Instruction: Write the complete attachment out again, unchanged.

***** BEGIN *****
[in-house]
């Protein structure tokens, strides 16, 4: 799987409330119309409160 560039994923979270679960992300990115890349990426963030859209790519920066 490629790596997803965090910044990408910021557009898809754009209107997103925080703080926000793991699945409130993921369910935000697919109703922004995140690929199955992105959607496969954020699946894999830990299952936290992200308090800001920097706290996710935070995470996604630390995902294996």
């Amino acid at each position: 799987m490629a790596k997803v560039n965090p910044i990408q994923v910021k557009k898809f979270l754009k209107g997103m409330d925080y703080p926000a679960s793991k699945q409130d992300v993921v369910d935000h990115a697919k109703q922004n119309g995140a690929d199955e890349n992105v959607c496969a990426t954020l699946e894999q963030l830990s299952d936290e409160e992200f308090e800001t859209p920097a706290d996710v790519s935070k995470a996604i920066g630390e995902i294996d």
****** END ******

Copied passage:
[in-house]
């Protein structure tokens, strides 16, 4: 799987409330119309409160 560039994923979270679960992300990115890349990426963030859209790519920066 490629790596997803965090910044990408910021557009898809754009209107997103925080703080926000793991699945409130993921369910935000697919109703922004995140690929199955992105959607496969954020699946894999830990299952936290992200308090800001920097706290996710935070995470996604630390995902294996």
């Amino acid at each position: 799987m490629a790596k997803v560039n965090p910044i990408q994923v910021k557009k898809f979270l754009k209107g997103m409330d925080y703080p926000a679960s793991k699945q409130d992300v993921v369910d935000h990115a697919k109703q922004n119309g995140a690929d199955e890349n992105v959607c496969a990426t954020l699946e894999q963030l830990s299952d936290e409160e992200f308090e800001t859209p920097a706290d996710v790519s935070k995470a996604i920066g630390e995902i294996d």